Commission publishes EU Code of Conduct on countering illegal hate speech online continues to deliver results

Knowledge management and entrepreneurship: short term vs. long term perspective

Factories are no longer the sure route to prosperity. Here’s why

Top officials say UN will support Bahamas’ rescue, relief efforts as Hurricane Dorian churns in Atlantic

UN and African Union in ‘common battle’ for development and climate change financing

3 charts that show how attitudes to climate science vary around the world

The next talent opportunity for the digital workplace? Neurodiversity

Greece at the mercy of ECB while sailing through uncharted waters

How green investment will help Latin America and the world fight climate change

Brunei’s new penal code would enshrine ‘cruel and inhuman punishments’ UN rights chief warns

Why the way of loving closes doors of health?

Commission presents its response to Antisemitism and a survey showing Antisemitism is on the rise in the EU

The MH17 tragedy to put a tombstone on Ukrainian civil war

“If the job market doesn’t exist, then even the most brilliant Youth Guarantee cannot ensure a job to these young people”, European Youth Forum Secretary General Giuseppe Porcaro on another Sting Exclusive

The countries most ready for the global energy transition

Landmine casualties high for third consecutive year despite record funding, latest monitor reports

Draghi rehabs ECB into a tool to support growth and employment; a departure from Teutonic orthodoxy

Militias force nearly 2,000 to leave Libyan capital’s largest shelter for internally-displaced: UNHCR

Here’s how one business leader is tackling injustice: It starts with personal commitment

Free movement of services: Commission takes further action to ensure a well-functioning Single Market for professionals

European Citizens’ Initiative: Commission decides to register 2 new initiatives

Conquering COVID-19 through Collaboration

World Malaria Day: 7 things to know about the deadly disease

The EU Parliament blasts the Council about the tax dealings of the wealthy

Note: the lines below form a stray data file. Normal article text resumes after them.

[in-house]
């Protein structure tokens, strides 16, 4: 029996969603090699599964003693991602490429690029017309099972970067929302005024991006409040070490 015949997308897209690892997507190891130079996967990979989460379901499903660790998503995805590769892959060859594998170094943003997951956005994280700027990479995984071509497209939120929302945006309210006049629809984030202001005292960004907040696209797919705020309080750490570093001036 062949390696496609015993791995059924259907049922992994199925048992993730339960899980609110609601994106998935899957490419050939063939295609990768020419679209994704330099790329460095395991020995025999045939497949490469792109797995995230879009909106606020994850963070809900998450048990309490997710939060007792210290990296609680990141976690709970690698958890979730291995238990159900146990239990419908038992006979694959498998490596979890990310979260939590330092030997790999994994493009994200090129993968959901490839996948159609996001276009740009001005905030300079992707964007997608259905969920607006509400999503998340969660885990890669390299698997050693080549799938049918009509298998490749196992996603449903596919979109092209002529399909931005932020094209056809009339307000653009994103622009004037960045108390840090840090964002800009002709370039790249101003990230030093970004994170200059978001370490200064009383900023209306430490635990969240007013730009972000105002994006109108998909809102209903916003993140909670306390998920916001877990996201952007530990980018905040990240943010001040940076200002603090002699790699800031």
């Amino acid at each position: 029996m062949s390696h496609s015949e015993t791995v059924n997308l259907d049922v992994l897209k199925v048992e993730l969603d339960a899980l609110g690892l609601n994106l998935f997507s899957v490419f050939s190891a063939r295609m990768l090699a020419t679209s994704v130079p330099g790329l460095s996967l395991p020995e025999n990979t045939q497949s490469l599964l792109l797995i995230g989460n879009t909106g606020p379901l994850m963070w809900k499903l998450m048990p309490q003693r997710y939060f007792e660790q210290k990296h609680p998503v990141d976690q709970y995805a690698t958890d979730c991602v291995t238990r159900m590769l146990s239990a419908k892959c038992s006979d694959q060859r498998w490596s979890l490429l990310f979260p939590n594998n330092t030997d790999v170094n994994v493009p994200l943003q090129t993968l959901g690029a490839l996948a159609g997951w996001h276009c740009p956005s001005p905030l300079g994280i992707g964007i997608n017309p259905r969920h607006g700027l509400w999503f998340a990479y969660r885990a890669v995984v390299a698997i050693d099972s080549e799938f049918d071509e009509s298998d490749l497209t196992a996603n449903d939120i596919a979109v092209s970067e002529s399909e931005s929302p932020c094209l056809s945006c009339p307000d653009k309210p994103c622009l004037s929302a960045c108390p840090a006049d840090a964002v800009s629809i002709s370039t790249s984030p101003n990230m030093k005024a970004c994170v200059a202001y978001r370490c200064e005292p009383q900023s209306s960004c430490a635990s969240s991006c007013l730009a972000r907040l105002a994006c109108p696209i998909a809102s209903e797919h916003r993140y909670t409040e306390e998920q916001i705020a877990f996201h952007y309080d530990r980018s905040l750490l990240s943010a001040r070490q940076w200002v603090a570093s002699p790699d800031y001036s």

Five years down the drain

Monsanto lawsuit ruling a ‘significant recognition’ of victims’ human rights, say UN rights experts

Mergers: Commission approves Assa Abloy’s acquisition of Agta Record, subject to conditions

My Mothers

5 ways to break down the barriers for women to access leadership roles

Margrethe Vestager, European Commissioner for Competition, in Brussels - Berlaymont, last week. (Copyright European Union, 2017 / Source: EC - Audiovisual Service / Photo: Lukasz Kobus)

Amazon, Luxembourg and Ireland hit by EU’s latest turn of the screw over competition

How can we regulate disruptive technologies?

Breaking news: Juncker’s Commission mutant trojan horse is on the loose in Strasbourg

Vulnerable children face ‘dire and dangerous’ situation on Greek island reception centres, UNICEF warns

Nearly four million North Koreans in urgent need, as food production slumps by almost 10 per cent

A record one million Syrians displaced over six months, during six key battles: UN investigators

COVID-19: Save European culture and values, MEPs tell Commission

Improve collection of data on disasters, Secretary-General Guterres urges

Four lessons for a successful switch to value-based healthcare

European Commission adopts rules to ensure a smooth transition to its next President and the next College of Commissioners

As tech disrupts our jobs, it’s not too late to turn pain into gain

Budget Committee backs €2.3 million worth of aid to help 550 redundant media workers in Greece

The Council of Europe adopts Recommendation on young people’s access to rights

MEPs call on EU countries to end precarious employment practices

Why women aren’t allowed to work

From UN Assembly podium, Central African Republic leader appeals for lifting arms embargo

More Stings?

Advertising

Speak your Mind Here

Fill in your details below or click an icon to log in:

WordPress.com Logo

You are commenting using your WordPress.com account. Log Out /  Change )

Google photo

You are commenting using your Google account. Log Out /  Change )

Twitter picture

You are commenting using your Twitter account. Log Out /  Change )

Facebook photo

You are commenting using your Facebook account. Log Out /  Change )

Connecting to %s